Fund for Climate Solutions awards largest cohort to date

Seven projects aim to push boundaries across all areas of Woodwell’s work

Aerial image of river winding through Arctic tundra.

Yukon-Kuskokwim Delta, Alaska / photo by Anya Suslova

The Fund for Climate Solutions is a competitive, internal granting mechanism that supports early-stage and high-risk, high-reward research with breakthrough potential. New awards are made twice each year. The latest cohort comprises seven highly-collaborative projects and more than $650,000 in funding to support innovative extensions of ongoing research with near-term policy relevance.

Research area
Dr. Richard Birdsey stands next to a large tree.

Dr. Rich Birdsey measuring a large tree. / photo courtesy of Rich Birdsey

Preserving and increasing carbon stocks of large trees on federal lands

Project Lead: Dr. Richard Birdsey

There is an urgent need to identify large, older trees and mature forest stands on U.S. public lands that could be protected from harvest to maintain their carbon stocks and growth potential. Building on preliminary work with the Natural Resources Defense Council, and working in collaboration with Wild Heritage, Woodwell Climate scientists will develop a quantitative method for identifying mature forests and apply this to U.S. National Forests in order to clarify thresholds for protection from logging and estimate the likely carbon storage resulting from protection. This project addresses key policies for federal land management contained in two recent Executive Orders, and has the potential to contribute significantly to maintaining present and future carbon stocks on public lands and achieving the nation’s goal of net-zero greenhouse gas emissions by 2050.

The importance of protected areas and Indigenous lands for Amazon climate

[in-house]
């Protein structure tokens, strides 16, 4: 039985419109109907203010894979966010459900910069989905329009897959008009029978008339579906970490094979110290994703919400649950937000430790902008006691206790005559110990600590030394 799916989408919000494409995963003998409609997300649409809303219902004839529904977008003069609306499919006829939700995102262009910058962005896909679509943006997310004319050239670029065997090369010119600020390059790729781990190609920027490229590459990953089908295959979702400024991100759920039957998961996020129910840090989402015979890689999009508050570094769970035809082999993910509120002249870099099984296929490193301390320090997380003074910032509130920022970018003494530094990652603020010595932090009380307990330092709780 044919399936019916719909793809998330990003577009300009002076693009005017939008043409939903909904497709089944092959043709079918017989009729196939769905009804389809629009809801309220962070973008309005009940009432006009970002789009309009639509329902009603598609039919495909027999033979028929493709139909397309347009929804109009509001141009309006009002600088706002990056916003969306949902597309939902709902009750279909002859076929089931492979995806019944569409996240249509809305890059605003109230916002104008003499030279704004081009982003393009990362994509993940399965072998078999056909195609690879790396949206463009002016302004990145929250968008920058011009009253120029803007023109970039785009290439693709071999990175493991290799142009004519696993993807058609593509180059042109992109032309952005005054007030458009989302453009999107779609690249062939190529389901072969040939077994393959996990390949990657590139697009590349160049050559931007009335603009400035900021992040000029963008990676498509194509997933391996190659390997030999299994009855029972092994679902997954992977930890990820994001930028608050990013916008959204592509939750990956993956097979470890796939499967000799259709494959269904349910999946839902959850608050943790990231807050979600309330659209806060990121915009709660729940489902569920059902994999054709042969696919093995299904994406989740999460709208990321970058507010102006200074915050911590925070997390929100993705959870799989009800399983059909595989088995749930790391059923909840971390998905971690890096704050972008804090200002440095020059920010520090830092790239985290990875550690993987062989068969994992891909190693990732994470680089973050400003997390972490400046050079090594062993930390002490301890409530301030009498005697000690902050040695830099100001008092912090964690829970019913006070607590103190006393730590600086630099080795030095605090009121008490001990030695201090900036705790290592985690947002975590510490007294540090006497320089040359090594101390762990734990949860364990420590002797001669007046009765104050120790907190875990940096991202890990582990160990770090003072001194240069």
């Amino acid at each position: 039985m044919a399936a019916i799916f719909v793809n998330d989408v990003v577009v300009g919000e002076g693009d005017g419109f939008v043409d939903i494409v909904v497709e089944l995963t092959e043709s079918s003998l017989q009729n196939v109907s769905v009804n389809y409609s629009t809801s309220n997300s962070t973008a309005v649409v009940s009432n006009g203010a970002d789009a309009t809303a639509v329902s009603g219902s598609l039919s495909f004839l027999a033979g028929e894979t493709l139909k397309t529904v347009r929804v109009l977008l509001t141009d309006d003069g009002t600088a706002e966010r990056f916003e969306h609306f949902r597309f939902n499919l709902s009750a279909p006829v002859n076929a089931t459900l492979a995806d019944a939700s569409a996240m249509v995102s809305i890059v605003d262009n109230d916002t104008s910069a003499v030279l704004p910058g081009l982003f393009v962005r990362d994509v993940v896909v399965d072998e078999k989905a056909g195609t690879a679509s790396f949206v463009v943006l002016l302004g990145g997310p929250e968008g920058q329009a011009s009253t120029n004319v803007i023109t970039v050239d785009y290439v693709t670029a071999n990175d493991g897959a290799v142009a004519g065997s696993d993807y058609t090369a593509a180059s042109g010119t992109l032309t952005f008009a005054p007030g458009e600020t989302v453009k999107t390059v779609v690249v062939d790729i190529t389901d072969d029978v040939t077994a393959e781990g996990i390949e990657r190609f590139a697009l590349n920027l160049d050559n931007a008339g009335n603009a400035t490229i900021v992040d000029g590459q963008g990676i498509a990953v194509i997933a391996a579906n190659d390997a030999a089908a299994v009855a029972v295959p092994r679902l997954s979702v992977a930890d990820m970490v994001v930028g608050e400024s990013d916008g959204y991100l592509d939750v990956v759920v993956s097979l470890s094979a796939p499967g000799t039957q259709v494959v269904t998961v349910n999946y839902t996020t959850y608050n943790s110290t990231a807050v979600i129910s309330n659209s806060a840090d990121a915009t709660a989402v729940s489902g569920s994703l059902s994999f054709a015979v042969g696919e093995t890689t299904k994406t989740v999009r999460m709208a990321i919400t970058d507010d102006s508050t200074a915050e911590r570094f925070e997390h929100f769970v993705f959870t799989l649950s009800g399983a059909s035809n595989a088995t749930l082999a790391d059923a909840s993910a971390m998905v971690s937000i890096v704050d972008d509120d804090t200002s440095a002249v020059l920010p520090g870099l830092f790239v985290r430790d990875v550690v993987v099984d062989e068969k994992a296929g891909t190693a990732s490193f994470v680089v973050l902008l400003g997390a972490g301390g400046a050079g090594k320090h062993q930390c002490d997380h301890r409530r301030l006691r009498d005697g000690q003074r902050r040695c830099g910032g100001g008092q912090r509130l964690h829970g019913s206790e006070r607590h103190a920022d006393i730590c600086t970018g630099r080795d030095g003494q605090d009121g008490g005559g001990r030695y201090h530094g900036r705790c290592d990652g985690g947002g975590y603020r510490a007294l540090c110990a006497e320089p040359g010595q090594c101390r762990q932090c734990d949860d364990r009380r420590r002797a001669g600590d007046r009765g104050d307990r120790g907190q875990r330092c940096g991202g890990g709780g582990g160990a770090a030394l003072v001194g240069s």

Project Lead: Dr. Michael T. Coe

Amazon forests take up water from the soil and evaporate it to the atmosphere, cooling the land surface and sustaining up to half of regional rainfall. This forest function is critical for biodiversity, carbon cycling, and food and energy production, but it is threatened by deforestation and its integration into climate policy has lagged due to knowledge gaps. In this project, we will quantify the climatic importance of forests in Indigenous territories, protected natural areas, and undesignated lands, which together account for roughly half the area of standing Amazon forest and a third of deforestation. This new understanding will be key to the development of targeted conservation strategies and stronger policies and land-use planning for protection of forests and their climate benefits.

Quantifying carbon fluxes in wetland ecosystems from tropical South America to temperate New England

Project Lead: Dr. Marcia Macedo

Wetland ecosystems—whether natural, man-made, or restored—play a significant role in carbon cycling. Whether they are net sinks or sources of carbon to the atmosphere depends on local hydrology, vegetation, and land management in a changing climate. Woodwell scientists have studied these processes across a wide range of ecosystems, including small reservoirs in the Amazon, forests and bogs in Maine, and active or newly restored cranberry bogs in Massachusetts. However, traditional techniques for measuring carbon fluxes can be limiting in ecologically complex and/or rapidly changing environments. The purchase of a portable gas analyzer will enable real-time measurement of greenhouse gas fluxes at fine scale, adding a new dimension to ongoing work in these important environments.

Dr. Marcia field testing a gas collection chamber at Howland Forest in Maine
Soil core taken at Pariah Dog Farm

Left: Dr. Marcia field testing a gas collection chamber at Howland Forest in Maine. / photo by Kathleen Savage

Right: Soil core taken at Pariah Dog Farm. / photo by Jonathan Sanderman

Rapid soil health assessment

Project Lead: Dr. Jonathan Sanderman